Wednesday, December 28, 2011

Bilateral facial nerve palsy

Foix-Chavany-Marie (bi-opercular) syndromeIn 1926, Foix, Chavany, and Marie described an acquired syndrome of faciopharyngoglossomasticatory diplegia, caused by bilateral infarction of the anterior operculum (eg, anterior choroidal artery infarction). Clinical features included: facial diplegia, dysarthria, pseudobulbar palsy, cognitive deficits, and seizures. Foix-Chavany-Marie syndrome is also known as the biopercular syndrome (descriptively based on the typical associated lesions affecting the anterior operculum bilaterally) or faciopharyngoglossomasticatory diplegia with automatic voluntary association (descriptively based on the clinical features). Essentially this is a cortico-subcortical type of suprabulbar palsy.

Clinically there is loss of voluntary movements of the jaw, face, pharynx, and tongue, with preserved automatic and reflex movements. For example, there may be a prominent severe facial diplegia to volitional actions (affecting both the upper and lower face, so-called "pseudoperipheral" facial palsy), with impaired volitional eye closure, inability to close the jaw, dysphagia, anarthria, and inability to protrude the tongue. However, corneal reflexes, jaw jerk, and swallowing reflexes are preserved (although the gag reflex is typically diminished or absent). Also preserved are "automatic" movements, including jaw opening with yawning, blinking (spontaneous or to threat), emotional smile, facial muscle contraction during crying, ability to contract the frontalis muscle with upgaze, and ability to close the eyes during sleep. Other possible neurologic manifestations include distal weakness in the arms, cheiro-oral paresthesias, and Broca aphasia.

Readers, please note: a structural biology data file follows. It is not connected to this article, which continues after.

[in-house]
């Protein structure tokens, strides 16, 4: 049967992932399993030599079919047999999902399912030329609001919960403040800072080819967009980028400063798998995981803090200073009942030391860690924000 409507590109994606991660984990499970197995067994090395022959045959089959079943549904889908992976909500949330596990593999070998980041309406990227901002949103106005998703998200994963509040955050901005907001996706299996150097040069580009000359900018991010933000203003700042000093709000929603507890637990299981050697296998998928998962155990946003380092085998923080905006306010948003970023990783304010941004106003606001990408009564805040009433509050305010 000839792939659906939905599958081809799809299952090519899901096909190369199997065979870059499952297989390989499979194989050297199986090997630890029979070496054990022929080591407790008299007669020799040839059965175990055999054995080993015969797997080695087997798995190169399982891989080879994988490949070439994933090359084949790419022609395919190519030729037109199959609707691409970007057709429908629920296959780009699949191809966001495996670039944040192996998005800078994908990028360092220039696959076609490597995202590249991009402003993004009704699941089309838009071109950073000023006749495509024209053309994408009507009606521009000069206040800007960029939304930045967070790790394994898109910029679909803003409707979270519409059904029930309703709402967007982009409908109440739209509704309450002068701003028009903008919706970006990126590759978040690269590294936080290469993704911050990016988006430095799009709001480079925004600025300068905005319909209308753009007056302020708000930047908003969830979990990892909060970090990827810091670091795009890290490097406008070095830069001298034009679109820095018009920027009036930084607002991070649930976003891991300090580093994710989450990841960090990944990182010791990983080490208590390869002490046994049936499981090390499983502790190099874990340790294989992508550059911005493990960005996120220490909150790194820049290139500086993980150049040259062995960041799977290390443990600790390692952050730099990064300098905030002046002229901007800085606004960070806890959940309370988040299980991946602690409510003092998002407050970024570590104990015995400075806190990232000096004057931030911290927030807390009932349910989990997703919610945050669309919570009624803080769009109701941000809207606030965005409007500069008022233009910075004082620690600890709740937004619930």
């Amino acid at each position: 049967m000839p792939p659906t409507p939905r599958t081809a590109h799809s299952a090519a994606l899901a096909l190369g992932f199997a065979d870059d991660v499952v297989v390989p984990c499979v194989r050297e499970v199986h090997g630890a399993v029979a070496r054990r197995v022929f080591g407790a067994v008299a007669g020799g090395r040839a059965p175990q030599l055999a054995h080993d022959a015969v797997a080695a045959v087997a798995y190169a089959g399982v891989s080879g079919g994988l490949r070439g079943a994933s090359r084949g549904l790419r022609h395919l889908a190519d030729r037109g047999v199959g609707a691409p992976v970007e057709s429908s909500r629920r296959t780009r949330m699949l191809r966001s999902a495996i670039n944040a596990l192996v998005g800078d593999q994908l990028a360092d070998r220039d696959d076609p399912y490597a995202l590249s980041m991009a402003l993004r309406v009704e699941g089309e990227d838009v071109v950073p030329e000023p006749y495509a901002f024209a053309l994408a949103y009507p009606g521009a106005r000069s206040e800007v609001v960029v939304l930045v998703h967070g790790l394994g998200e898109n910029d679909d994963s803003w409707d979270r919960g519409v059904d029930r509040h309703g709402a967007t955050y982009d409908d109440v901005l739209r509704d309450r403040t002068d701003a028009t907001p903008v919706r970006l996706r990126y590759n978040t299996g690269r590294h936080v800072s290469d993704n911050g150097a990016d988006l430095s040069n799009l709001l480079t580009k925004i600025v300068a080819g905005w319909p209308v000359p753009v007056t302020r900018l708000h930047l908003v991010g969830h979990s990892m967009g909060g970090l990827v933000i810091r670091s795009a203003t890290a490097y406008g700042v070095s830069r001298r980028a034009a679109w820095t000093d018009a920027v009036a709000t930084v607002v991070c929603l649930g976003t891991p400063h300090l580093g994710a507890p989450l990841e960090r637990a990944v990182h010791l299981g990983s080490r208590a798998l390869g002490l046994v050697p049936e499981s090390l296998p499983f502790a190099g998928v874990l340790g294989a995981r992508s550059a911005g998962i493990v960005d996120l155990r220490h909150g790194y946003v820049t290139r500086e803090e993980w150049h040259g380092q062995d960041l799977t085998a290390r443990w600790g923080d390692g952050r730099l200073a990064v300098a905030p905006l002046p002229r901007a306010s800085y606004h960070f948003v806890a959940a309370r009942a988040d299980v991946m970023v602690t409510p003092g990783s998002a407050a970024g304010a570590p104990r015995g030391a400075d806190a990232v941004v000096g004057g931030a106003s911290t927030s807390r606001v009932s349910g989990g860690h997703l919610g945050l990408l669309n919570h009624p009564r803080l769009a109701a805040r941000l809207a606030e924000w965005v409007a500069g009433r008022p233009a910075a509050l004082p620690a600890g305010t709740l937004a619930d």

Most cases are caused by ischemic strokes, but postsurgical, infectious (eg, Herpes simplex encephalitis, HIV, cerebral toxoplasmosis, etc.), epileptic (typically reversible in childhood epilepsy syndromes), traumatic, developmental (eg, bilateral perisylvian dysgenesis resulting from neuronal migration disorders), and rarely neurodegenerative causes are also recognized. Foix-Chavany-Marie syndrome may be confused with conditions causing bilateral peripheral facial dysfunction (eg, botulism, Guillain-Barré syndrome, or myasthenia).
Heerdfordt syndrome (neurosarcoidosis)Heerdfordt syndrome is a variety of neurosarcoidosis.
Manifestations include:• fever• uveitis• parotid gland swelling (unilateral or bilateral)• facial paresis (unilateral or bilateral)
Localization of the lesions responsible for facial paresis has been controversial. Proposed localizations have included (1) direct facial nerve compression by swollen parotid glands; (2) lesions within the facial canal (based on accompanying taste disturbance in some cases); and (3) lesions of the cerebellopontine angle that spread distally into the facial canal (based on electrical and mechanical stimulation studies and MRI). Treatment with immunosuppressive therapy can relieve symptoms, including facial paresis. Enhancing lesions on MRI may resolve with corticosteroid therapy.